2. Our records indicate that we have no such letter
3. Again, we have no record of the letter indicated
4. Lease agreement attached
5. I have requested any emails that may comply with this request and will follow up with you as I have this information.”
If you have any further questions or clarifications, I’m happy to assist where I can.”
In other words, the city invoked the statute that makes proceedings of closed meetings confidential. This was the closed meeting Vice Mayor Marc Hunt told the Pack Place board the next day authorized him to demand the turning over of Pack Place to the city. As stated in its letter, the Tribune’s position, after consulting two attorneys, was that Hunt had forfeited the confidentiality aspect of this statute when he openly discussed what had happened at it during the Pack Place meeting.
Hunt moreover, never produced any written authorization for his actions, and Pack Place has since claimed that the city’s entire position rests on a trumped-up claim of maintenance negligence, the only condition under which the city could take over pack Place without compensating the Pack Place corporation. At its January meeting the Pack Place board, which is still intact, indicated it still intends to pursue a lawsuit against the city for having improperly seized the Pack Place building.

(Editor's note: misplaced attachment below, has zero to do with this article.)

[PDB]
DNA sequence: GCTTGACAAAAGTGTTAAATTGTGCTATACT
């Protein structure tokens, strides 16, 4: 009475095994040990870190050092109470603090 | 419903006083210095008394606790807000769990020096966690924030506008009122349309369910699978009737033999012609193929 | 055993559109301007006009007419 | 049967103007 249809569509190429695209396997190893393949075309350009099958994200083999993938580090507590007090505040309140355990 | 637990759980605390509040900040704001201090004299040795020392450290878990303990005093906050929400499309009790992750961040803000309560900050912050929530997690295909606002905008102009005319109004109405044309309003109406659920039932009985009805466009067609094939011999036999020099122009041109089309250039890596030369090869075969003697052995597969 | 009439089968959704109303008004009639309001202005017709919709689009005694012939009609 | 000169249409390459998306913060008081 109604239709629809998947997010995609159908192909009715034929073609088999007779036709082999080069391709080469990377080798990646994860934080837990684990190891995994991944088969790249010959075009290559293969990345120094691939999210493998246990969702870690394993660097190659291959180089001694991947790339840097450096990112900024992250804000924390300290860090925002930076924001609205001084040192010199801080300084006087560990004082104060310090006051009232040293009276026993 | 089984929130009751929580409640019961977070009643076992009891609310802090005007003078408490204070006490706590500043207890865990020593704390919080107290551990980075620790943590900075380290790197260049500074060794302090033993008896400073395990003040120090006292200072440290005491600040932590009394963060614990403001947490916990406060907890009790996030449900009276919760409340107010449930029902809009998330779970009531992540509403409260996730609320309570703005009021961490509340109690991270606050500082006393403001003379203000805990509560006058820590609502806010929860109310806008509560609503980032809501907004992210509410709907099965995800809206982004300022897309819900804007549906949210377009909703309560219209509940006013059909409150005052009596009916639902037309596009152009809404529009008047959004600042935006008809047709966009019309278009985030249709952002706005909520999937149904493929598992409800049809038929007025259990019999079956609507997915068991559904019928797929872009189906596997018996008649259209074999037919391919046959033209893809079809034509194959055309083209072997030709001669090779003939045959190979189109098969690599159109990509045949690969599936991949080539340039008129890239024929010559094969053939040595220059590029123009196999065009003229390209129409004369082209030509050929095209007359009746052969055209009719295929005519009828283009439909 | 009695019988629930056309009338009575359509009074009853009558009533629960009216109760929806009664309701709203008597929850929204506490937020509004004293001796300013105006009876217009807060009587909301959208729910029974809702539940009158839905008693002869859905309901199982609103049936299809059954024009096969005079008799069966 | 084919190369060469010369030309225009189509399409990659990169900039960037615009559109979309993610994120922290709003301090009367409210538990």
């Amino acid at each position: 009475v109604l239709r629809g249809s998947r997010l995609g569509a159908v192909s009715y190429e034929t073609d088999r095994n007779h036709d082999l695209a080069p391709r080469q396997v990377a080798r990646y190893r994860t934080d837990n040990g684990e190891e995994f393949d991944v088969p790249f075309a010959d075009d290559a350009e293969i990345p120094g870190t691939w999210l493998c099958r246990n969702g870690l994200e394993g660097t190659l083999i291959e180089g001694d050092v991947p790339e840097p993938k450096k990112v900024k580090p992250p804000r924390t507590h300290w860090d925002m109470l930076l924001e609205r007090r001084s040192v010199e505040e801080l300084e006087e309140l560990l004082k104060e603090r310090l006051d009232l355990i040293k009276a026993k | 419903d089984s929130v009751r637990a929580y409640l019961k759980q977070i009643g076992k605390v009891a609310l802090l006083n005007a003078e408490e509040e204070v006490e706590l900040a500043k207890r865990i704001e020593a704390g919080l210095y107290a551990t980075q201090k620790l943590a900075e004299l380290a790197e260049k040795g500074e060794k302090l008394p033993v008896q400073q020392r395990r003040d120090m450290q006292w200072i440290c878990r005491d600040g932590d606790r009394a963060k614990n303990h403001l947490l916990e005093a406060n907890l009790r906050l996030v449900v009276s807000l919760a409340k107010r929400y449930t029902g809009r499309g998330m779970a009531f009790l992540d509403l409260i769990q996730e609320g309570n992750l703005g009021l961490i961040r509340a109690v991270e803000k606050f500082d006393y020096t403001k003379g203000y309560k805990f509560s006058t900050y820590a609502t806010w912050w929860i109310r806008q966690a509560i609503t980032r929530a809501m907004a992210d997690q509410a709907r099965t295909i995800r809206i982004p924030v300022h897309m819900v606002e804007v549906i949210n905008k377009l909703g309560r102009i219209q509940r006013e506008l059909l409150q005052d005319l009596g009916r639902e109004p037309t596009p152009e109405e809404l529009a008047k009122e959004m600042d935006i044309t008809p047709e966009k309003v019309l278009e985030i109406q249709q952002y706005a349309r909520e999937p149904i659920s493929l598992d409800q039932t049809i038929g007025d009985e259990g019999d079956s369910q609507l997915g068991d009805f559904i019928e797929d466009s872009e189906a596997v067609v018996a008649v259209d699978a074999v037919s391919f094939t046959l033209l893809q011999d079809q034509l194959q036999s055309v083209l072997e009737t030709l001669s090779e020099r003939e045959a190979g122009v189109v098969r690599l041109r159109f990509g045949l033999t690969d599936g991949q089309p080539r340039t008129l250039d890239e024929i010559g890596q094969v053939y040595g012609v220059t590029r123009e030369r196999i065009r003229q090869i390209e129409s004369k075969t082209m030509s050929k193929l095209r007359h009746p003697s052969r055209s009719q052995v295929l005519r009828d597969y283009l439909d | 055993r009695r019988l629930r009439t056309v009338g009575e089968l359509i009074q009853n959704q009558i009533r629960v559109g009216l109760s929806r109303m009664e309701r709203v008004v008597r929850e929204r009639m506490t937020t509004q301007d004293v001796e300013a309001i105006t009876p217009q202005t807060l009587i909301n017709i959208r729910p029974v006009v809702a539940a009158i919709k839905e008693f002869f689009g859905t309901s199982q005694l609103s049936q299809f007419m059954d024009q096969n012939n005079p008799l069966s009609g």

As to the Myers letter, internal city documents indicate that it was received by Manheimer on October 21 or 22, possibly via e-mail. The letter notified Manheimer that the art museum had received an offer of a $1.5 million contribution from SECU in exchange for naming rights to the forecourt, and that the museum would be needing a resolution from council approving the arrangement. It later developed that the museum and SECU had been negotiating their deal for several months without notifying Council of its intention. Critics accused the museum of manipulating both SECU and the council. Several council members expressed annoyance at the museum’s tactics, but the resolution was approved anyway.
Is SECU hedging its bet?
Meanwhile the Tribune received a reply to its SECU letter from James Blain, CEO of SECU’s entire operation, explaining that Twisdale was on leave following a death in his family. Blaine pointed out that as a private charity the SECU foundation was not subject to the provisions of the Open Records Act.
However, Blaine expressed a willingness to discuss the naming deal by phone and seemed to indicate that SECU may be adopting a wait-and-see stance with regard to proceeding further.
“… our feeling is that promoting the arts in Western North Carolina remains a great potential project for the SECU Foundation,” Blaine wrote, “and the Asheville Art Museum seems to be a fine effort and organization.”
“Having said all that, we are aware of the controversy over Pack Place within the Asheville community,” Blaine added. “The SECU Foundation will be happy whichever way the Asheville community decides the issue.”
Blaine was unavailable by phone just prior to press time.
“We look forward to hearing what Mr. Blaine has to say,” said Tribune editor and publisher David Morgan. “As for the city, we are disappointed and frustrated that it seems to be playing dodgeball with us on the most crucial points we are seeking information about. We will use all the tools available to us to press for this information, which the public has a right to know.”